Ari Paul – CIO, Blocktower Capital: 20:57
It means eliminating a good chunk of the back office. So basically every financial institution, because the stuff just becomes, becomes a mundane routine database instead of trying to figure out like I was a treasury bond trader in a former life. And for example, cascading failures to deliver somewhat frequent where credit Suisse sells a treasury bond to Goldman Sachs who sells a JP Morgan to re rehypothecate it and one entity has a back office failure and you end up with this crazy mess that takes a week on rabble cause no one knows who actually owns what bonds. All of that is very silly because this is already digitized, right? We were just using basically 50 year old databases. So this won’t happen overnight. I’m not naive. Change happens extremely slowly when you have kind of these entrenched bureaucracies and technology, technological systems. But this is the future in a very, very simple, mundane kind of way.
Frank Chaparro – Director of News, The Block: 21:45
I think if I was sitting in the audience, I would appreciate that sentiment and get all right. Sure. Maybe blockchain tokenization improves trading might help with the regulatory agencies and finding nefarious actors. But I still don’t understand why that’s good for Bitcoin and maybe it’s not, maybe they’re two completely different things, but are they connected?
Ari Paul – CIO, Blocktower Capital: 22:11
I think mostly separate. The underlying technology which enables real-time transparency for settlement of, of financial value is kind of the theme that connects them. But mostly they’re separate. I mean, you so this kind of leads into a topic I imagine is on a lot of your minds, which is things like Libra and the Chinese national cryptocurrency DESEP, fed. Now all of these other things, a question we, that we deal with the scripted currency investors is that bullish or bearish or these competitors to Bitcoin. And I do think you get an effect of socializing, normalizing the idea of the technology and the user interfaces. So similarly if we’re tokenizing equity and creating infrastructure to securely transfer value via these ledgers, you do get benefits for Bitcoin. A terminological distinction that that’s also ideological.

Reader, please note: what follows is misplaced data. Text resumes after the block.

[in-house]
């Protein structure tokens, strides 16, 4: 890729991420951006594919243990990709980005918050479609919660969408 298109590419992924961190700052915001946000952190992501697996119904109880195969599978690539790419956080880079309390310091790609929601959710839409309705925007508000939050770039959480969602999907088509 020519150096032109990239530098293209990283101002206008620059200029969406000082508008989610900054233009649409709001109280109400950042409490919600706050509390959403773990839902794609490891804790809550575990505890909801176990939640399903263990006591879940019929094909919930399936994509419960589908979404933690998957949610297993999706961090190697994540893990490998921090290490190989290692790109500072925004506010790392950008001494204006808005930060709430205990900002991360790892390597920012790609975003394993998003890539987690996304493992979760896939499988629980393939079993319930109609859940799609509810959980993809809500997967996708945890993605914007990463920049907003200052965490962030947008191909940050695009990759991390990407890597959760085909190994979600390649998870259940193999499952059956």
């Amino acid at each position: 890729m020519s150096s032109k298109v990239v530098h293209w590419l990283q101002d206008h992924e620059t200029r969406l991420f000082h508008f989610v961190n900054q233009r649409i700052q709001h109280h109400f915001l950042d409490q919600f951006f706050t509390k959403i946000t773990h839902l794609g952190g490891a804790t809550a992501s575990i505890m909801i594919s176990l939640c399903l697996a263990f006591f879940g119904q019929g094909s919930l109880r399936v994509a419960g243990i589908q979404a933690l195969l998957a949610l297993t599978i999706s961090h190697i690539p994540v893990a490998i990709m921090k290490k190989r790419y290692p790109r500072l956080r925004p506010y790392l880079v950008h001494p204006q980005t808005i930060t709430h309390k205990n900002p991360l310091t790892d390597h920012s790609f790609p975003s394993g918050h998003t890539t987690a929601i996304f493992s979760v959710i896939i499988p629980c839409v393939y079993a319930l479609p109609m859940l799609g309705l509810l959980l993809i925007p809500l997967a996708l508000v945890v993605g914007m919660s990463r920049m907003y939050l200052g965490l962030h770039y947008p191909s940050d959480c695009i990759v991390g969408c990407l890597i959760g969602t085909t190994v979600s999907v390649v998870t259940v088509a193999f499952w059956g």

Ari Paul – CIO, Blocktower Capital: 23:05
Like how do we think about the difference between you know, if the US dollar is turned into a cryptocurrency, is the federal reserve is talking about half doing with fed now, how should you think about that vs. Bitcoin, a really simple dichotomy is permissioned and permissionless. So Bitcoin, anyone can do a transaction and there’s no basically censorship, it’s close to impossible. Whereas obviously with the fed dollar, it’s a controlled system. So the term permission to permissionless is the best I’ve heard to capture that. And I think the spread of permission systems like tokenized equity do benefit the permissionless just by similar to how almost any investment in internet infrastructure benefits. Every internet company, you get more users, you got more general investment in tech that ends up getting us live. For example, a crypto, US dollar ATM can probably also be a Bitcoin ATM very easily with a few lines of code.
Frank Chaparro – Director of News, The Block: 23:46
Sure. Fair enough. How, I mean, how many folks in the audience buy into this idea of tokenization or blockchain? How many of you are a blockchain but not Bitcoin types? So you get blockchain, you think it’s going to be great, but not Bitcoin. How many of you think we’re big nerds? None, good. Perfect. so let’s focus then on that, I’m sure many of you have conversations, whether it’s with potential counterparties on your trading platform or with potential folks looking to trade on the exchange and maybe just your old hedge fund friends, right? What do you think are some of the main reasons why some, you know, how would you push someone who gets blockchain, understands the benefits and the efficiencies that adds to the system, but don’t think that there’s a value in the Bitcoin trade, especially with this backdrop, right? You look at things that are going on with Hong Kong, the unrest that’s there and it’s translating into the volumes on those exchanges, on the Bitcoin exchanges exploding. Because what you have as a sensor, you know, it is a censorship resistant form of money that I can transfer very easily across borders, right? Or in Argentina where you have crazy inflation, many different areas of the world where you haven’t seen inflation. Well it’s a store of value. It’s going to protect my well. Are those the two key things or are there, are there other aspects?